When Paulo Branco and his son Juan asked us to write or adapt a story, one of us thought of “The Foundling”, Kleist's concise short story. Our passion for the text was mutual: in the writings of the German author, we found rich material and echoes of cinema.
Our rewriting effort led us to the creation of a family fresco that unfolds over six days in Portugal, in 1554. The central character is Bela, a boy from a poor neighbourhood in Lisbon, adopted by a wealthy Franco-Portuguese couple to replace a child lost in the colonies.
Portugal in the mid-16th century is both at the height of its power and on the verge of decline. Lisbon is a place where wealth from all over the world concentrates. But the great expansion stagnated. The Inquisition became an institution and hence a political force that constrained the life of the kingdom’s subjects. It became a tool for imposing morality, extending its power beyond religious concerns to determine what constituted good and bad conducts. Individual freedoms dwindled, shaping an increasingly narrow world.
Bela's family could, at first, seem inspiring. Maria knows that her husband is homosexual and accepts his relationship with Jacques. Pierre accepts the fact that his second wife loves another man, albeit long dead. The family sells crucifixes doesn’t care about the Catholic religion, which they avoid associating with. Pierre writes poems. Jacques and Maria read. Yet if everything is agreed upon, nothing that really matters is said. The silence of our characters is fertile breeding ground for unfounded beliefs and misunderstandings. Individual feeling becomes clouded. We are not, we do not tell ourselves, we imagine ourselves to be, according to the way others look at ourselves.
Bela has everything to learn here: the habits of a certain social background, another language, a serious profession. Pierre and Maria love Bela for what they see in him. But after all, every child is the promise of a new horizon; Pierre and Maria react in a natural way and we will not condemn them. In the child lies the hope of a life more beautiful than the one we have lived, or less unhappy. We dream that a son or daughter will bring the peace that is so hard to find in our lifetimes; children are ultimately the sweetest receptacles of hope. And we can ask ourselves, a little ashamed but with the good days in mind:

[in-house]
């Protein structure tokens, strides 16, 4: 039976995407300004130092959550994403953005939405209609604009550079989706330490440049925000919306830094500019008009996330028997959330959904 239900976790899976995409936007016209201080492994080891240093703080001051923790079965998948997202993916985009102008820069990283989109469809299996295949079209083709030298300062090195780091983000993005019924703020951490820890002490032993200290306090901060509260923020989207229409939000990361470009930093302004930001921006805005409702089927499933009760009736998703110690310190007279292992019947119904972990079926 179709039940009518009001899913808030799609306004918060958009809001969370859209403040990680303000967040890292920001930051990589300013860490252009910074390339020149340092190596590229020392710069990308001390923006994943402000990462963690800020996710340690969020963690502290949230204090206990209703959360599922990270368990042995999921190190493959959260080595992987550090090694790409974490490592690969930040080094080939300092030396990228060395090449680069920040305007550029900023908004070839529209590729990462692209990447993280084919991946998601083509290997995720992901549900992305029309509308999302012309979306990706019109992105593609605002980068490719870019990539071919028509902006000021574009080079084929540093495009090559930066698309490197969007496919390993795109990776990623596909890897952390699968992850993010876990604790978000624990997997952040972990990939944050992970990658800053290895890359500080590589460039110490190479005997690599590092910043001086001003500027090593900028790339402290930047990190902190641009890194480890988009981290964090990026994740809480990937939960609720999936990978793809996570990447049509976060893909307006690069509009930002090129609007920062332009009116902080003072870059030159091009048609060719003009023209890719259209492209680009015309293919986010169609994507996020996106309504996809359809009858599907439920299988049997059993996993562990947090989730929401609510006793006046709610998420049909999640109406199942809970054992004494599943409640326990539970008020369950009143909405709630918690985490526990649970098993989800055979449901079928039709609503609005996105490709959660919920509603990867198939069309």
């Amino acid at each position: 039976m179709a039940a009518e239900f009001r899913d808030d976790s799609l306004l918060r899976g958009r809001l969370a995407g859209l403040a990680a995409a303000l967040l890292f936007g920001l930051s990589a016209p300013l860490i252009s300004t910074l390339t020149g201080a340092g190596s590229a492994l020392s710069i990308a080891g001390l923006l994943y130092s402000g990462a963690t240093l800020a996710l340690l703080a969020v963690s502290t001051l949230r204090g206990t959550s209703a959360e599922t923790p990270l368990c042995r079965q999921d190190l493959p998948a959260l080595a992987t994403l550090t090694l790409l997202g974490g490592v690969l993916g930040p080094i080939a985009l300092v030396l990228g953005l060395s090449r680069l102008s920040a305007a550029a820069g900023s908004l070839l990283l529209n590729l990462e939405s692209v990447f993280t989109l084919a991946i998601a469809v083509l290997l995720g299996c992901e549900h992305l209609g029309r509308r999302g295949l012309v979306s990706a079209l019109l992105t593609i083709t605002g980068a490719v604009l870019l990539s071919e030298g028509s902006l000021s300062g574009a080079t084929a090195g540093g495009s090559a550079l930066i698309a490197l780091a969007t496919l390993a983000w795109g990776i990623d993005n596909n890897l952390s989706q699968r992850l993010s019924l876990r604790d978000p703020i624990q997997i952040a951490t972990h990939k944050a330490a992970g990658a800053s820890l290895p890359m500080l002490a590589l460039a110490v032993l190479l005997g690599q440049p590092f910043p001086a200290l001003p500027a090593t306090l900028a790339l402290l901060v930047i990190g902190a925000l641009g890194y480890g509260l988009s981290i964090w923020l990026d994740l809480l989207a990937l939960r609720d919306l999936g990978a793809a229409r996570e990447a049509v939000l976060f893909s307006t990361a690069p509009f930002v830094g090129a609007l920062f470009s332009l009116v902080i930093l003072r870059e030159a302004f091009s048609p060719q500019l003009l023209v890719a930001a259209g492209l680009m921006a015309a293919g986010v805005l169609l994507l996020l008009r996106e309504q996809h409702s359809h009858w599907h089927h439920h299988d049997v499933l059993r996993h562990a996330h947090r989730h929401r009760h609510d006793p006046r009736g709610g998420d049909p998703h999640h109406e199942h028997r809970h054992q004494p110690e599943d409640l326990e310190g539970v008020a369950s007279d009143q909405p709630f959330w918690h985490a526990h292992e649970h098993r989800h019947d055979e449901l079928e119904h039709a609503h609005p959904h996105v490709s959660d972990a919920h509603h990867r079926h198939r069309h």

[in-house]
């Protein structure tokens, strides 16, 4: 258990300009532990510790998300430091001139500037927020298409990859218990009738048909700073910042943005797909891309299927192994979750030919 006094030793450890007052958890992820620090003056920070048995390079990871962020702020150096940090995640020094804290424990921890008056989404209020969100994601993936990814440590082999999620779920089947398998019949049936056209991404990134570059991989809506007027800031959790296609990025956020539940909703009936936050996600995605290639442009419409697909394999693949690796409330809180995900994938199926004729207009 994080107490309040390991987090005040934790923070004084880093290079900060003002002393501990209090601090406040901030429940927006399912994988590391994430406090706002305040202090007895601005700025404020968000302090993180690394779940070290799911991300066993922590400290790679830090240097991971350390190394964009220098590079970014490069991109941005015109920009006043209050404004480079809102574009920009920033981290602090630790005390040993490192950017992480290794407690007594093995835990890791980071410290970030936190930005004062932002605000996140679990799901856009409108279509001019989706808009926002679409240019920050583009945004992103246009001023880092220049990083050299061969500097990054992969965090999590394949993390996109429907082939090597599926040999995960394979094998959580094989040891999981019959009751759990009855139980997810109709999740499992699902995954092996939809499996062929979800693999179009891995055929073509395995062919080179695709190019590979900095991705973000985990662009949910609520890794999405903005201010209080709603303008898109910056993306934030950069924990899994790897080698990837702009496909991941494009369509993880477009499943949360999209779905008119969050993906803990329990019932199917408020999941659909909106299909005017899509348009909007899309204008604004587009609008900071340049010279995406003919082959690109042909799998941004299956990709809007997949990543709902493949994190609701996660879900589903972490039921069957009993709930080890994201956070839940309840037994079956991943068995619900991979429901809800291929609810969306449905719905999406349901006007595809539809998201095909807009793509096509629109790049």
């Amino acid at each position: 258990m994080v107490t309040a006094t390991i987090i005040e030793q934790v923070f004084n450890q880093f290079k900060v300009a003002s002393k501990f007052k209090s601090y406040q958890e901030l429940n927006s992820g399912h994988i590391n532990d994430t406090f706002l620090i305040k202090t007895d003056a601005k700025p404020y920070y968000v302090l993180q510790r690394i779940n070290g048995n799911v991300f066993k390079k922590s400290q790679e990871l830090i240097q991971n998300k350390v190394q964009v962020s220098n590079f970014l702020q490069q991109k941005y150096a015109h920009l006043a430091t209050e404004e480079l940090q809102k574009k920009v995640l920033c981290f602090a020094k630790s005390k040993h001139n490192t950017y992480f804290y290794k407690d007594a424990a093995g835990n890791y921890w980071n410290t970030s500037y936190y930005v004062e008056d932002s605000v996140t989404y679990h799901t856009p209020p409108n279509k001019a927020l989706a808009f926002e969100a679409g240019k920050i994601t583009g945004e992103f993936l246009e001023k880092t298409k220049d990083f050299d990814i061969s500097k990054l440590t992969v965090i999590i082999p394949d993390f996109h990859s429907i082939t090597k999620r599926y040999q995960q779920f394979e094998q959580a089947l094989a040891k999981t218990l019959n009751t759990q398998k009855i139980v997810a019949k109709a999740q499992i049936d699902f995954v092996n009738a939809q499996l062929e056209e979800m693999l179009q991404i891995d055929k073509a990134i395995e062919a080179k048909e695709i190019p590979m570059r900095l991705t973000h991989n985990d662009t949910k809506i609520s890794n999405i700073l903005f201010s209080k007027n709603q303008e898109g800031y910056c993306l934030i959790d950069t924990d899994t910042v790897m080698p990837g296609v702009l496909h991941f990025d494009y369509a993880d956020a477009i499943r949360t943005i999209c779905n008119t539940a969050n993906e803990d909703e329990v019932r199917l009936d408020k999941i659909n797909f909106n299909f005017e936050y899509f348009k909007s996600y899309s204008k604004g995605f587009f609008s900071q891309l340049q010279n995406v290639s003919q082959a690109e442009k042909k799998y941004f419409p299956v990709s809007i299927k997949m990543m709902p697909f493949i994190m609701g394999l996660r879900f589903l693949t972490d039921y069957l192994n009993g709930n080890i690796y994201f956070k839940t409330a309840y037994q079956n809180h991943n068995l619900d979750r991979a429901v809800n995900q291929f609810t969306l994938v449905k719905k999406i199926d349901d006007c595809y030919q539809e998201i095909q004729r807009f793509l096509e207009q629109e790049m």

Can our children save us from our ghosts, from our hidden secrets, from the toil that we can no longer bear to carry, from our regrets, from our cowardice in the face of the cruelties of life, from a dying society, from our inability to say "I am"?
But how could our children take on so many roles?
We love stories, we love wandering souls, troubled hearts, we love stormy skies, we love the songs of lost birds in the night, we love the eternity of a beach near the sea, the sweetness of an afternoon in the tall grass, we love bumpy paths; we love Branca who will betray Rosa for love, Rosa who will sacrifice Bela for her freedom, Maria who loves a ghost madly, Pierre who writes poems and recites them in the shelter of the world, Afonso who has lived several lives, Jacques who lives his in a dream and detached from the current reality, and finally Bela, our boy of light who will fall.